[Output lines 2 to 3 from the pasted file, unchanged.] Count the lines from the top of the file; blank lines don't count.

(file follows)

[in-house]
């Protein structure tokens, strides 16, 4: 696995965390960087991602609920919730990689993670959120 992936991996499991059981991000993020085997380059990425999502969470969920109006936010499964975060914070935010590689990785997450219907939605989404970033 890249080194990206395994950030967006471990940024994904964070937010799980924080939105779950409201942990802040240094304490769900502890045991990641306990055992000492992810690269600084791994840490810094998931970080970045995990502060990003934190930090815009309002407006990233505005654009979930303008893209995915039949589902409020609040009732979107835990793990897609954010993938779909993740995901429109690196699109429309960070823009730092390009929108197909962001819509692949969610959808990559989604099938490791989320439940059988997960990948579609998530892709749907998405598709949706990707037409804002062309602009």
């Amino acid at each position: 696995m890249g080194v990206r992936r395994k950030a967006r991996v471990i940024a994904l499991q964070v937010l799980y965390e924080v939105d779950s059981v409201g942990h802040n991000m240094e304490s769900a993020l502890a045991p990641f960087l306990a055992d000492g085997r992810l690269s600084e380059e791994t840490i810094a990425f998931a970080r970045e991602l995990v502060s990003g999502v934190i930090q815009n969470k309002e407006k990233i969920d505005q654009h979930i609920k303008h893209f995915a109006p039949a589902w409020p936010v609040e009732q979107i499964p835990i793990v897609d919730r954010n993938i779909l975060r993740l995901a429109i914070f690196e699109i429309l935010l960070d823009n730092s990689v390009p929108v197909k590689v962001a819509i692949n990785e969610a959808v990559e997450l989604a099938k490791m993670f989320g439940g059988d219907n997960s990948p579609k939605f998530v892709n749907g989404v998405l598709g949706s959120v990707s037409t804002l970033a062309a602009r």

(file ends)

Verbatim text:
């Protein structure tokens, strides 16, 4: 696995965390960087991602609920919730990689993670959120 992936991996499991059981991000993020085997380059990425999502969470969920109006936010499964975060914070935010590689990785997450219907939605989404970033 890249080194990206395994950030967006471990940024994904964070937010799980924080939105779950409201942990802040240094304490769900502890045991990641306990055992000492992810690269600084791994840490810094998931970080970045995990502060990003934190930090815009309002407006990233505005654009979930303008893209995915039949589902409020609040009732979107835990793990897609954010993938779909993740995901429109690196699109429309960070823009730092390009929108197909962001819509692949969610959808990559989604099938490791989320439940059988997960990948579609998530892709749907998405598709949706990707037409804002062309602009």
């Amino acid at each position: 696995m890249g080194v990206r992936r395994k950030a967006r991996v471990i940024a994904l499991q964070v937010l799980y965390e924080v939105d779950s059981v409201g942990h802040n991000m240094e304490s769900a993020l502890a045991p990641f960087l306990a055992d000492g085997r992810l690269s600084e380059e791994t840490i810094a990425f998931a970080r970045e991602l995990v502060s990003g999502v934190i930090q815009n969470k309002e407006k990233i969920d505005q654009h979930i609920k303008h893209f995915a109006p039949a589902w409020p936010v609040e009732q979107i499964p835990i793990v897609d919730r954010n993938i779909l975060r993740l995901a429109i914070f690196e699109i429309l935010l960070d823009n730092s990689v390009p929108v197909k590689v962001a819509i692949n990785e969610a959808v990559e997450l989604a099938k490791m993670f989320g439940g059988d219907n997960s990948p579609k939605f998530v892709n749907g989404v998405l598709g949706s959120v990707s037409t804002l970033a062309a602009r």